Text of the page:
Brown paper bag flooring looks chic in the upstairs of Lovely Crafty Home blogger Rachael Evans' Asheville, North Carolina, home.
Photo Courtesy Lovely Crafty Home
Today, it’s easier than ever to find eco-friendly, unique flooring options. From FSC-certified hardwoods and bamboo to natural linoleum, cork and recycled-content tiles, a wide range of light-on-the-earth materials is available to cover the ground beneath your feet. But for those of us who are looking for something out of the ordinary or hoping to cut costs, the eco-friendly options might still leave us searching for options outside the box. Lucky for us, a good, durable and eco-friendly floor can be made from a variety of upcycled materials—although it may take a bit more creativity, planning and time than traditional options. We’ve picked our brains and searched the country for innovative ideas, and we’ve come up with six inspiring and unique flooring examples that will have your artistic nature (and your bank account) thanking you.
Brown Paper Bag Flooring
Maybe you tore up your old carpet hoping to find beautiful hardwood underneath, but were disappointed to find plywood. This stunningly beautiful remedy for that dilemma involves everyday brown paper bags. Much like a decoupage project, these paper floors are made by gluing down scraps of paper in a random organic pattern, then covering everything with a layer of polyurethane. Rachael Evans of the blog Lovely Crafty Home used brown craft paper to transform the upstairs floors of her Asheville, North Carolina, home into something that looks like a cross between hardwood, cork and leather—all for a superlow price.
Installation: Rachael provides excellent instructions in her blog post “Ultimate Brown Paper Flooring Guide” about how she papered her floors. Basically, she soaked the scraps of paper in glue, laid them on the floor, let them dry completely and then covered the floor with a couple of coats of clear polyurethane. To make this project eco-friendly and fume-free, use either old paper bags or recycled-content craft paper. Instead of the Elmer’s glue, whip up a watered-down recipe of wheat or rice glue and use a low- or no-VOC polyurethane such as those available from AFM Safecoat.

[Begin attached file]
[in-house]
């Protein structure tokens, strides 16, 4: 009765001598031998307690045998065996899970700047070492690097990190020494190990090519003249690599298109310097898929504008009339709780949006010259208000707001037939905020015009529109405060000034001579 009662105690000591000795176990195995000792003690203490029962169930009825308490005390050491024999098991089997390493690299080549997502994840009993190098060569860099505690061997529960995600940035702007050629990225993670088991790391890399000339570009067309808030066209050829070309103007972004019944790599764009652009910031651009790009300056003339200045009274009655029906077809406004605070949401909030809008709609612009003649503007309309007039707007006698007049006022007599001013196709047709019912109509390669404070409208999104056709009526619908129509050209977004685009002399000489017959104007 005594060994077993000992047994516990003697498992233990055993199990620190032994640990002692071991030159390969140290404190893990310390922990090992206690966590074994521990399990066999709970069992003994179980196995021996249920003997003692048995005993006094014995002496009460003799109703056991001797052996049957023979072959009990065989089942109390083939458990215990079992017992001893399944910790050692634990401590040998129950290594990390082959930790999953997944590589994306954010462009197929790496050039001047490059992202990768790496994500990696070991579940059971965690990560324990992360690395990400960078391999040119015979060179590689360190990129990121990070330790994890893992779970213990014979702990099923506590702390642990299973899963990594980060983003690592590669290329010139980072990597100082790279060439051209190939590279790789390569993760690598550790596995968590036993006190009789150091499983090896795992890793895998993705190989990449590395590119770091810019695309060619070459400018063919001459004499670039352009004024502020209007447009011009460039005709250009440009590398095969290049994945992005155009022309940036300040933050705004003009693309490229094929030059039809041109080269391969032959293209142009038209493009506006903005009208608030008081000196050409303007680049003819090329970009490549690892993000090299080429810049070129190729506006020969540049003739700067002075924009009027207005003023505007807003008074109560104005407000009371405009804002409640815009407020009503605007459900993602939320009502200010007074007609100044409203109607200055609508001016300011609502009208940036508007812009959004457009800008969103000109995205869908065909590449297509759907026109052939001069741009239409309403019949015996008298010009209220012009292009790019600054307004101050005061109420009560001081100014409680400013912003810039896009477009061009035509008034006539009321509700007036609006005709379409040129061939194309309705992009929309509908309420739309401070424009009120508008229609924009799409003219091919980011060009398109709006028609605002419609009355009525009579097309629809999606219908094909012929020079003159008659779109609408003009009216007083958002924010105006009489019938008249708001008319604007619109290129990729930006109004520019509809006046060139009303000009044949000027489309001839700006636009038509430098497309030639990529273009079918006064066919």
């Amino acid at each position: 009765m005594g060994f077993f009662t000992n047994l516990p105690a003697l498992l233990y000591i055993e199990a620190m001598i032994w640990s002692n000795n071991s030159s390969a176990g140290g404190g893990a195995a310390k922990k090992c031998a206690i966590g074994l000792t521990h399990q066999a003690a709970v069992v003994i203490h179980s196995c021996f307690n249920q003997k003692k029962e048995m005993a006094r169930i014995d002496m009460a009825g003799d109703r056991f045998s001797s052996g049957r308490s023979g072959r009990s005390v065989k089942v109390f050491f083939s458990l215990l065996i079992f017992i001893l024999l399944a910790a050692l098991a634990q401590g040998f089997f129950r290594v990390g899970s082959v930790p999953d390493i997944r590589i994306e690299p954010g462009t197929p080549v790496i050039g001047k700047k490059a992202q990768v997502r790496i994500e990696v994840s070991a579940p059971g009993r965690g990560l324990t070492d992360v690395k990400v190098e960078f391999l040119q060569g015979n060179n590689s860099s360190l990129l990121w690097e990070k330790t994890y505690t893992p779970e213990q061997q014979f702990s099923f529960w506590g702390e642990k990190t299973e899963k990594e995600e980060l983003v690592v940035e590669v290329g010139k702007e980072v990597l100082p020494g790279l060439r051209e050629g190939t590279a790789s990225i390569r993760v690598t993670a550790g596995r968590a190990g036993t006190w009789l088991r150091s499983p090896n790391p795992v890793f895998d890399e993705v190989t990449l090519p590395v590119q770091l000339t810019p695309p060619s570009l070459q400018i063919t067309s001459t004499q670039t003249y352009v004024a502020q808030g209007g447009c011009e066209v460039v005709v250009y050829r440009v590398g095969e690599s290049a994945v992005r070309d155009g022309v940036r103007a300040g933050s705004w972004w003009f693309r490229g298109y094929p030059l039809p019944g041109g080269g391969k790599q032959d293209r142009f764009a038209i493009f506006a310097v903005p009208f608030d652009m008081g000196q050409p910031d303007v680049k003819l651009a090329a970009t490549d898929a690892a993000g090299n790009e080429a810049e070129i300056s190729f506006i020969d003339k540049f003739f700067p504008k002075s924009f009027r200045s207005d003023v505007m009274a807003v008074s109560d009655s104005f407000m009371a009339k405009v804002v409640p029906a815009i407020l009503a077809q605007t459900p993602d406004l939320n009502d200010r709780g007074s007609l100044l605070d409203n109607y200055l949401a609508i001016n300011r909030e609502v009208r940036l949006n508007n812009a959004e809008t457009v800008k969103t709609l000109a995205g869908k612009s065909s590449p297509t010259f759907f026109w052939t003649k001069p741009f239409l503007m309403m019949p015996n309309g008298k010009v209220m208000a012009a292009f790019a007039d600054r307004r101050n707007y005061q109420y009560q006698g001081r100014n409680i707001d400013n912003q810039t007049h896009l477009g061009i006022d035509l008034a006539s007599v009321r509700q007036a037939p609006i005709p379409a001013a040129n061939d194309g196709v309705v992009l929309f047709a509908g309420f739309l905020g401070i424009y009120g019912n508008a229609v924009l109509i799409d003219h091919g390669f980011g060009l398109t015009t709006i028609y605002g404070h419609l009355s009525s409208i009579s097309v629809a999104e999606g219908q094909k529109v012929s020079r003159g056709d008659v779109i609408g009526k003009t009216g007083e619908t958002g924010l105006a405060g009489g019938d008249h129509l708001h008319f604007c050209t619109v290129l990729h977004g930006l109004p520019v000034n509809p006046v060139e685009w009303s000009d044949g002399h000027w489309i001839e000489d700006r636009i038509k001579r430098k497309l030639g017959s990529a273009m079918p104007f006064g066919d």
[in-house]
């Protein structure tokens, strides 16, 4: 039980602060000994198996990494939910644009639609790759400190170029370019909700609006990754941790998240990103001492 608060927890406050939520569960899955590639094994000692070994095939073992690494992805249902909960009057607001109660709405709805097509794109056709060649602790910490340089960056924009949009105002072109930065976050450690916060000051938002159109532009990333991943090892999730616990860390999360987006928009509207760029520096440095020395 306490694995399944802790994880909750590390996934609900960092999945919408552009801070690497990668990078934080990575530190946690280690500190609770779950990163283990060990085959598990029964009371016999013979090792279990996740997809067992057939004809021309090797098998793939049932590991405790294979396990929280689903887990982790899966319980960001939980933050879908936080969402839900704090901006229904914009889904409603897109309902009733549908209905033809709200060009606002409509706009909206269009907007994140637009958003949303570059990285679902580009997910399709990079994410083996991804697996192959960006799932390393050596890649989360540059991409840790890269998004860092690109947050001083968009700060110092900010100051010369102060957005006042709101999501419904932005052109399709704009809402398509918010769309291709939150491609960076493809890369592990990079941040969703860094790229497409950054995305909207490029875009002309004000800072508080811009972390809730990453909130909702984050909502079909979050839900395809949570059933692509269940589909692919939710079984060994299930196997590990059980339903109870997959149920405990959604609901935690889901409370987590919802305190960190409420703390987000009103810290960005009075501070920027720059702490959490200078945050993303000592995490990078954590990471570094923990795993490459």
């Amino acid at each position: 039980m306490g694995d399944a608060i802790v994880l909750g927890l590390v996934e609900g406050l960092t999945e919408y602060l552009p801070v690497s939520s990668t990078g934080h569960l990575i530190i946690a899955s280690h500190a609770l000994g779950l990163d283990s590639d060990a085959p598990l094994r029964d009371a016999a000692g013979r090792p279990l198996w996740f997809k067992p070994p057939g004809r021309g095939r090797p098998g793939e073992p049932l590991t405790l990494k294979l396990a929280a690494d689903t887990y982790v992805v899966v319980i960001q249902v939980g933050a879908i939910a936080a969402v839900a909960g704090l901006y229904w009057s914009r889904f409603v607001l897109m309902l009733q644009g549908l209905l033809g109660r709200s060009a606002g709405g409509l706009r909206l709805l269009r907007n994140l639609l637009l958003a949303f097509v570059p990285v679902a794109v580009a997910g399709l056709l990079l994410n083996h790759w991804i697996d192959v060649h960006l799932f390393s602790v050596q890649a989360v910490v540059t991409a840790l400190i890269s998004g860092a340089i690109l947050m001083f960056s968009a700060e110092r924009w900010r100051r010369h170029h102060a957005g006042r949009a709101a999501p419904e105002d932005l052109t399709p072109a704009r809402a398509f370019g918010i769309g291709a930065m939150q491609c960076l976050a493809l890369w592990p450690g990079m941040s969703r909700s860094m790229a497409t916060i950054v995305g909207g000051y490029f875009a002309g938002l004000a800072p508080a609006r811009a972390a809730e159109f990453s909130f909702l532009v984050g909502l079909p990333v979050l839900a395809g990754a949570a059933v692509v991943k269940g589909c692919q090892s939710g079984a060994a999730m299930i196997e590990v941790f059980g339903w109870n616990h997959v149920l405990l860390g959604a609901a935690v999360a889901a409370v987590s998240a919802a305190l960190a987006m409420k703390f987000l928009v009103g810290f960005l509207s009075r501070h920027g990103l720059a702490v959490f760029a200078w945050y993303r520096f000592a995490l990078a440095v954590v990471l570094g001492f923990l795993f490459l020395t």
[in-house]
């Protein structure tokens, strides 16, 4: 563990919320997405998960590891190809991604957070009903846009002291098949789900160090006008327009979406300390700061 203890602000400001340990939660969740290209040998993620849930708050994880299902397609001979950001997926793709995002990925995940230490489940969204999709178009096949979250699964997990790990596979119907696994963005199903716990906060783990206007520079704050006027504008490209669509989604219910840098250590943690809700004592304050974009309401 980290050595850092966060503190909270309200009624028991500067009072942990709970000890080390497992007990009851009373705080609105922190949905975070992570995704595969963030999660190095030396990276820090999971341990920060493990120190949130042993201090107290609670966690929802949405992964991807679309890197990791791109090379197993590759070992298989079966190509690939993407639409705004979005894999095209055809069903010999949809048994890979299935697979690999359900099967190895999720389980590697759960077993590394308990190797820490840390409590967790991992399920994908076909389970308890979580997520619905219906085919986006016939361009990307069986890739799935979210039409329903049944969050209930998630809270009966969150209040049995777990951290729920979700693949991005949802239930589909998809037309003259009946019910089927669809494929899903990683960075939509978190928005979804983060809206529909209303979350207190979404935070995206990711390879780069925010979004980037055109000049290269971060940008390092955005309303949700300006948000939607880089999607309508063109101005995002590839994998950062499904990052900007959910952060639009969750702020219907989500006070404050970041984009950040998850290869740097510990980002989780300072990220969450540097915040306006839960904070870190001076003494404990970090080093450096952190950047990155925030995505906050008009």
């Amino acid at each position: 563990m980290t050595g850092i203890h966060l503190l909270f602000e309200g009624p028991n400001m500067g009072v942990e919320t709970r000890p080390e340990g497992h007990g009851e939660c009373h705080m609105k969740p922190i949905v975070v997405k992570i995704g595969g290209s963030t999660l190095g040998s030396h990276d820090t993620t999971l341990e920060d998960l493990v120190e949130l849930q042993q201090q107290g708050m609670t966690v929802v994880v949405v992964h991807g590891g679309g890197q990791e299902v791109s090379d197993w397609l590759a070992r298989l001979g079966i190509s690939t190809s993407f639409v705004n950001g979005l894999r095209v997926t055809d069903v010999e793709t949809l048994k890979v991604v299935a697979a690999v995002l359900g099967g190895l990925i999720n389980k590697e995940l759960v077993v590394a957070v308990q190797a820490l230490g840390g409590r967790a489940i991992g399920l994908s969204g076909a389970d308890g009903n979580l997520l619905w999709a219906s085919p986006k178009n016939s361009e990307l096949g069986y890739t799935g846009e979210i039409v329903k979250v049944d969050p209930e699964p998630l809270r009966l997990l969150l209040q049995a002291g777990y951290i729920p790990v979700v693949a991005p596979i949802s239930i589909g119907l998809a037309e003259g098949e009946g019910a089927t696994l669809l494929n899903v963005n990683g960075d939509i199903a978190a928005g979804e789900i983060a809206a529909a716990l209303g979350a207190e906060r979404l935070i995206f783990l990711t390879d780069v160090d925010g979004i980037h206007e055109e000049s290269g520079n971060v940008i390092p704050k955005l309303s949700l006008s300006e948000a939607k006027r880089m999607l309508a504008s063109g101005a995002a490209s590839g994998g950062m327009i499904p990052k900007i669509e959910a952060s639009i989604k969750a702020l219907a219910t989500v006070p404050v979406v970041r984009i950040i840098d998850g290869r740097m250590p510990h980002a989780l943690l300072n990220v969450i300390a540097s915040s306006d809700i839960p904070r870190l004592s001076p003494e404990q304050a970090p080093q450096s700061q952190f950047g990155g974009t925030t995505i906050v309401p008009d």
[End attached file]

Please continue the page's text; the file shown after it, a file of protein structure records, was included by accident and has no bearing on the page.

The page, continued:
Cost: Approximately $1 a square foot
Bottle Cap Floor
Want something more colorful and fun? Start collecting bottle caps from your favorite sodas or beers. This project requires some dedication—you’ll need to collect about 120 caps per square foot. If you can’t collect them all yourself, enlist help from a local bar or restaurant that sells bottled soda and beer. A great example of a bottle cap floor is at the eclectic Bone House in Huntsville, Texas. Built by affordable home-building organization Phoenix Commotion, the Bone House is home to three artists and a wide variety of recycled and reclaimed materials, including a bottle cap bathroom floor.
Installation: Treat bottle caps much as you would small mosaic tiles. Prepare your floor with thin-set mortar, then place your caps in any arrangement you like—random or in a pattern. Let the floor dry, fill in gaps with grout and finish with sealer.
Cost: Less than 50 cents a square foot
If you have sturdy wood floors but hate the way they look, don’t be afraid to jazz them up with a coat of paint. Paint allows for a wide variety of colors, patterns and styles, and it’s a great way to dramatically change the look of a large area. A solid color can be very effective, but you could also paint patterns such as stripes, checkerboards or chevrons. Denise Sabia from the blog The Painted Home brightened up her kitchen with a chic checkerboard pattern. Keep in mind that high-traffic areas will wear over time, so be prepared to touch up floors to keep them looking fresh.
Installation: Start by lightly sanding your floor to get rid of any varnish or rough patches and level off any high spots. Clean the floor with a damp cloth and let it dry completely. Select a durable, zero-VOC paint and create patterns using painter’s tape or stencils. Start in a far corner and paint yourself out of the room, being sure to keep everyone out until it is completely dry. Cover with a coat of water-based polyurethane for longer protection.